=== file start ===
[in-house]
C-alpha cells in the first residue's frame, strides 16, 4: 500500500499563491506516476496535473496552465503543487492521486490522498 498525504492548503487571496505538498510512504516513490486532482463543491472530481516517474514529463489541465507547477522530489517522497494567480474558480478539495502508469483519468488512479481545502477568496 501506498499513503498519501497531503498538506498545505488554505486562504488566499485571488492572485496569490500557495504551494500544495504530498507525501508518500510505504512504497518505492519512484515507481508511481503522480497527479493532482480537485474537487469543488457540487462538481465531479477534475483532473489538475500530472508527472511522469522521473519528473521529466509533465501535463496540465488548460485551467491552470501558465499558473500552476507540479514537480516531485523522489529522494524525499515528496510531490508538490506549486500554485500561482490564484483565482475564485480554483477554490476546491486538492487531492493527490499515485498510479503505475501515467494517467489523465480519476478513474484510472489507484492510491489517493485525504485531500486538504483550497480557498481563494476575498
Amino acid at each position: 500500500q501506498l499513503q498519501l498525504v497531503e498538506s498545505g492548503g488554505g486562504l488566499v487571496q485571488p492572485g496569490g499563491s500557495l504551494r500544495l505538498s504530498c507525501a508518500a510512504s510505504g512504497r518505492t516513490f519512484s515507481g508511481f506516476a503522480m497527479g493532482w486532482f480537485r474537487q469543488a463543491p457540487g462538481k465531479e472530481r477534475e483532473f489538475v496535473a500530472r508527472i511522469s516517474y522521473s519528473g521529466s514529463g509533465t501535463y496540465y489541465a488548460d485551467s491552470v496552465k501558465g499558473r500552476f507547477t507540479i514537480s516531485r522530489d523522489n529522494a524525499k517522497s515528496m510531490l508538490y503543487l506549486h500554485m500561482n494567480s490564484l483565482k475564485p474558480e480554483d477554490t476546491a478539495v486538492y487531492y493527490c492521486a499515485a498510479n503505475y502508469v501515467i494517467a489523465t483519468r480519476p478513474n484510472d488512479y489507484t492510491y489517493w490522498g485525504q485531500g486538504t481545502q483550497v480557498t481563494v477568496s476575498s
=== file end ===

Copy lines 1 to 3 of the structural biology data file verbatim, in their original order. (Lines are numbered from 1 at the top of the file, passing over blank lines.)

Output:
[in-house]
C-alpha cells in the first residue's frame, strides 16, 4: 500500500499563491506516476496535473496552465503543487492521486490522498 498525504492548503487571496505538498510512504516513490486532482463543491472530481516517474514529463489541465507547477522530489517522497494567480474558480478539495502508469483519468488512479481545502477568496 501506498499513503498519501497531503498538506498545505488554505486562504488566499485571488492572485496569490500557495504551494500544495504530498507525501508518500510505504512504497518505492519512484515507481508511481503522480497527479493532482480537485474537487469543488457540487462538481465531479477534475483532473489538475500530472508527472511522469522521473519528473521529466509533465501535463496540465488548460485551467491552470501558465499558473500552476507540479514537480516531485523522489529522494524525499515528496510531490508538490506549486500554485500561482490564484483565482475564485480554483477554490476546491486538492487531492493527490499515485498510479503505475501515467494517467489523465480519476478513474484510472489507484492510491489517493485525504485531500486538504483550497480557498481563494476575498
Amino acid at each position: 500500500q501506498l499513503q498519501l498525504v497531503e498538506s498545505g492548503g488554505g486562504l488566499v487571496q485571488p492572485g496569490g499563491s500557495l504551494r500544495l505538498s504530498c507525501a508518500a510512504s510505504g512504497r518505492t516513490f519512484s515507481g508511481f506516476a503522480m497527479g493532482w486532482f480537485r474537487q469543488a463543491p457540487g462538481k465531479e472530481r477534475e483532473f489538475v496535473a500530472r508527472i511522469s516517474y522521473s519528473g521529466s514529463g509533465t501535463y496540465y489541465a488548460d485551467s491552470v496552465k501558465g499558473r500552476f507547477t507540479i514537480s516531485r522530489d523522489n529522494a524525499k517522497s515528496m510531490l508538490y503543487l506549486h500554485m500561482n494567480s490564484l483565482k475564485p474558480e480554483d477554490t476546491a478539495v486538492y487531492y493527490c492521486a499515485a498510479n503505475y502508469v501515467i494517467a489523465t483519468r480519476p478513474n484510472d488512479y489507484t492510491y489517493w490522498g485525504q485531500g486538504t481545502q483550497v480557498t481563494v477568496s476575498s